This week, we discuss how Russia and China manipulated news about COVID-19; the risks of America's increasingly uncivil behavior; measures to help stabilize the health care marketplace; attracting diverse talent to the public sector; the value of understanding student opinions; and how the West could help Ukraine.
Both Russia and China used their authoritarian power over the media to manipulate news about COVID-19 and advance their political goals. A new RAND report identifies these subversive efforts, including Russia's advancement of anti-U.S. conspiracy theories about the virus, China's efforts to improve perceptions of its pandemic response, and both countries' use of media to oppose public health measures.
The authors identified these patterns using a scalable infrastructure to capture and analyze an enormous amount of news articles, as well as machine-learning and other data-analysis tools.
This proof-of-concept study provides a potential blueprint for creating a public system that can detect manipulation of the news by malicious state actors at the global scale. In fact, the authors recommend that the U.S. government consider supporting the establishment of such a system.
Violent threats against politicians. Polarization on social issues. A surge in citizen militias. Does this behavior mean the United States is heading toward a second military conflict between the states? This threat cannot be dismissed, says RAND's Brian Michael Jenkins. But it's more likely that the United States will face “a turbulent era of civil disturbances, armed confrontations…and other acts of political violence—in other words, one that is a lot like the last 200 years of American history.”
Temporary safety-net measures helped prevent widespread loss of health insurance coverage during the pandemic. That's according to a new RAND study. The findings also show that provisions of the Affordable Care Act alone might not have fully prevented such insurance loss. This suggests that current legislative proposals to make the temporary, pandemic-related measures permanent could help stabilize insurance coverage during future recessions.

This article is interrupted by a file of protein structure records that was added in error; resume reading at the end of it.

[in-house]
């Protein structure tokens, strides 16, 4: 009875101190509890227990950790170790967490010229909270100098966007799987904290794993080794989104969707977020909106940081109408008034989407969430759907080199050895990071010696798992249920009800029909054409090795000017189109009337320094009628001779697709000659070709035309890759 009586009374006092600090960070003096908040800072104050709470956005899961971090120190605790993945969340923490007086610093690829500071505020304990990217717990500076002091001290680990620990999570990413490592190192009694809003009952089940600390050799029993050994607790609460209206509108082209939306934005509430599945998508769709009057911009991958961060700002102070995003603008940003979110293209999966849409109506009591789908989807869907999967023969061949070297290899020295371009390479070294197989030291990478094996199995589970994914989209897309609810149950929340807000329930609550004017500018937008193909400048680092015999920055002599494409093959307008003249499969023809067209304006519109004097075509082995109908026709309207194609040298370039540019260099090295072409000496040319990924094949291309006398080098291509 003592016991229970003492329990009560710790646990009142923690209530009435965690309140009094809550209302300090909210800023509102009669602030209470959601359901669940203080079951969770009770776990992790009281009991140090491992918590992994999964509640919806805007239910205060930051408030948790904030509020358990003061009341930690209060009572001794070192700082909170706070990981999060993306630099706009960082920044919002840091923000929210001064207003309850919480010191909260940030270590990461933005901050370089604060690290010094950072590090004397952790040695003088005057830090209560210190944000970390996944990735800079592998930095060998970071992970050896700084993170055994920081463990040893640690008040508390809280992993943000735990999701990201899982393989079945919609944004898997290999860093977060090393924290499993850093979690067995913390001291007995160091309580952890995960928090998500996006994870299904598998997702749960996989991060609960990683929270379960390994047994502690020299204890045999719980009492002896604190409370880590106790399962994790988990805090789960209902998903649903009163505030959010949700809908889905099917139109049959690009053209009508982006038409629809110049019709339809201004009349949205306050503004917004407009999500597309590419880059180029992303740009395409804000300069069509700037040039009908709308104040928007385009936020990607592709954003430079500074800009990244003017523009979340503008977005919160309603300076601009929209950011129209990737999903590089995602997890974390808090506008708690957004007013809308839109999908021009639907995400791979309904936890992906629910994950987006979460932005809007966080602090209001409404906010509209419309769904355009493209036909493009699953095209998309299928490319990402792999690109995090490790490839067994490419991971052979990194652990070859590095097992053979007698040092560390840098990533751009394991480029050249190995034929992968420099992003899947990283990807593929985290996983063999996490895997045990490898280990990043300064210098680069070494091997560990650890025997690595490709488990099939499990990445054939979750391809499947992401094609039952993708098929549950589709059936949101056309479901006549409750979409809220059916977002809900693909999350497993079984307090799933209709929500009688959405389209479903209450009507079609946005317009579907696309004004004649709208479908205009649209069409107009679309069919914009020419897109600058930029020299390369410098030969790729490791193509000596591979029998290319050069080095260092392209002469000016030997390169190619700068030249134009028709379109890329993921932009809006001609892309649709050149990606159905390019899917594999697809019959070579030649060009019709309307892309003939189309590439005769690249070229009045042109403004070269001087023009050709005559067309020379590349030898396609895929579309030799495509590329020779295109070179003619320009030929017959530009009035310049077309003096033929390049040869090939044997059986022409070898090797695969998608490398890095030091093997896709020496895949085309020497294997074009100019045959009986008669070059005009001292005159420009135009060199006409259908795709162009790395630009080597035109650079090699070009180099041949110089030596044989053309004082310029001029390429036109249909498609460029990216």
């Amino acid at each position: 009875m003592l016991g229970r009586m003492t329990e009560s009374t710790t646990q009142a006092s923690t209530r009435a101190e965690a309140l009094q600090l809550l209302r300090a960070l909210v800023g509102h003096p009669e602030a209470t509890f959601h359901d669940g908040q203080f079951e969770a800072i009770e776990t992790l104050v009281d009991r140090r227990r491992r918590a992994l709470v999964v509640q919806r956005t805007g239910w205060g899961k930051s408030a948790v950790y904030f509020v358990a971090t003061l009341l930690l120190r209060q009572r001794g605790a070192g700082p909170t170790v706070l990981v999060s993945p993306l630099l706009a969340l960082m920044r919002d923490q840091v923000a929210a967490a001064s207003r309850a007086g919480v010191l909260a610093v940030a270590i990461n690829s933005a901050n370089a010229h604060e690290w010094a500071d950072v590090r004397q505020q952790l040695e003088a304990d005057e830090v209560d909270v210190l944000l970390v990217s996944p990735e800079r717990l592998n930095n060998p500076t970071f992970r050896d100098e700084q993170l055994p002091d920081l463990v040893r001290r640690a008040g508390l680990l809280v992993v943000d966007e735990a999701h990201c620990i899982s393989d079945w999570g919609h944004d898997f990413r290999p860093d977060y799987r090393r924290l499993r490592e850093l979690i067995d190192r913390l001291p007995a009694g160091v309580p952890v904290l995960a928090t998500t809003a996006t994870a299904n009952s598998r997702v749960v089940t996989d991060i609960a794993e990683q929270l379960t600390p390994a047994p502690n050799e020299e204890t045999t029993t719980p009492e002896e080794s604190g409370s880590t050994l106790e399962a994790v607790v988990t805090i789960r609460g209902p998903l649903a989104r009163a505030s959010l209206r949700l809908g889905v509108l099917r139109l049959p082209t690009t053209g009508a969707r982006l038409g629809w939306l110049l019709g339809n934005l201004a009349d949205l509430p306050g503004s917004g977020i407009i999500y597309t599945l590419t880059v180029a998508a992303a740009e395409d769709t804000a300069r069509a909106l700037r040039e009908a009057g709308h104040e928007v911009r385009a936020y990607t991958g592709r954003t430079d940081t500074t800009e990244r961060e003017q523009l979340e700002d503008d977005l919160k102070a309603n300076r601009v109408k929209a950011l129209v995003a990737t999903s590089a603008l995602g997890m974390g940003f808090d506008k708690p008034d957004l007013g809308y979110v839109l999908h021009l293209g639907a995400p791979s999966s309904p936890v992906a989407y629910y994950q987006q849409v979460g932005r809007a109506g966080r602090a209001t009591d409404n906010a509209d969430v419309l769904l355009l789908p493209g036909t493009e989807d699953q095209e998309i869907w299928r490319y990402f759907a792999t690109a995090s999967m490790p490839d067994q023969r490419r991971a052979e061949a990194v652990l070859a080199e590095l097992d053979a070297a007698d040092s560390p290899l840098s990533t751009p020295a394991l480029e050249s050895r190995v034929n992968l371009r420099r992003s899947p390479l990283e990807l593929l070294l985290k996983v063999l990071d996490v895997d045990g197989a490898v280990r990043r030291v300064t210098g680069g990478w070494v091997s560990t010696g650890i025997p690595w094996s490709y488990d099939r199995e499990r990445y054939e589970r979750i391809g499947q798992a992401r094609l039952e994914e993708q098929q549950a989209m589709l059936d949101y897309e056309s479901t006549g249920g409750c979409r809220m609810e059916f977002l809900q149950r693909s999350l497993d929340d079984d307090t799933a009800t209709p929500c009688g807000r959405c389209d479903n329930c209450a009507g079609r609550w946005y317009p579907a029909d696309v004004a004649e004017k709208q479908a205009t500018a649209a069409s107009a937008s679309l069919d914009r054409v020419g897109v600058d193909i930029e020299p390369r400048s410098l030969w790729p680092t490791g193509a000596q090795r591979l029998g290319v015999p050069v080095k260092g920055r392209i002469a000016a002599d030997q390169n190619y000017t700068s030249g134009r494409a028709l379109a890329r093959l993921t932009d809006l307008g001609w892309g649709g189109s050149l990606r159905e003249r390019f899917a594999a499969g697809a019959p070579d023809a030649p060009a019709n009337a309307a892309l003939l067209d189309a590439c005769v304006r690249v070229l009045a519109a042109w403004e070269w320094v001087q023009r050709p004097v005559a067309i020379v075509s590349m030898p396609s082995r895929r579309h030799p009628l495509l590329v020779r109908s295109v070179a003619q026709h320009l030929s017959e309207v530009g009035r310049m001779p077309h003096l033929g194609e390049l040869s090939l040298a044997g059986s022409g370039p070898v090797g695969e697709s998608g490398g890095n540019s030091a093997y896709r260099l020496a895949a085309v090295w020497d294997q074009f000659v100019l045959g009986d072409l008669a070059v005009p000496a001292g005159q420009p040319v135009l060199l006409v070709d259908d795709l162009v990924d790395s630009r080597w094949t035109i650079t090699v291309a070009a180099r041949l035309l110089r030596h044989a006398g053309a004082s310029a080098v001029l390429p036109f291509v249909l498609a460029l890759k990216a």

Understanding students' views can make the process of teaching and learning more reciprocal and could help address issues of inequity in schools. Results from a new RAND survey suggest that nearly all secondary school leaders are capturing student opinions, especially through informal conversations and surveys. Even though most educators said that they respect and listen to students, they also reported that student input doesn't necessarily influence decisionmaking.
Although there is great interest in attracting talented and underrepresented individuals into public-sector jobs, college graduates may not be considering these career paths. A new RAND report highlights opportunities to address this challenge by examining the public-sector workforce in Southern California. The findings point toward two goals: increasing underrepresented students' awareness of public-sector opportunities and making public-sector organizations more diverse.
Photo by Dmitry Neymyrok/Reuters
How the West Could Help Ukraine
There are reasons to worry about increased Russian threats in Ukraine, says RAND's William Courtney. And if such threats materialize, there are ways that the United States and its NATO allies could provide support. These include supplying Ukraine with more weaponry, further buttressing defenses in the Baltics, and imposing tougher sanctions against Russia. Although the Kremlin's intentions remain unclear, one thing is certain, Courtney says: “the West will be watching.”
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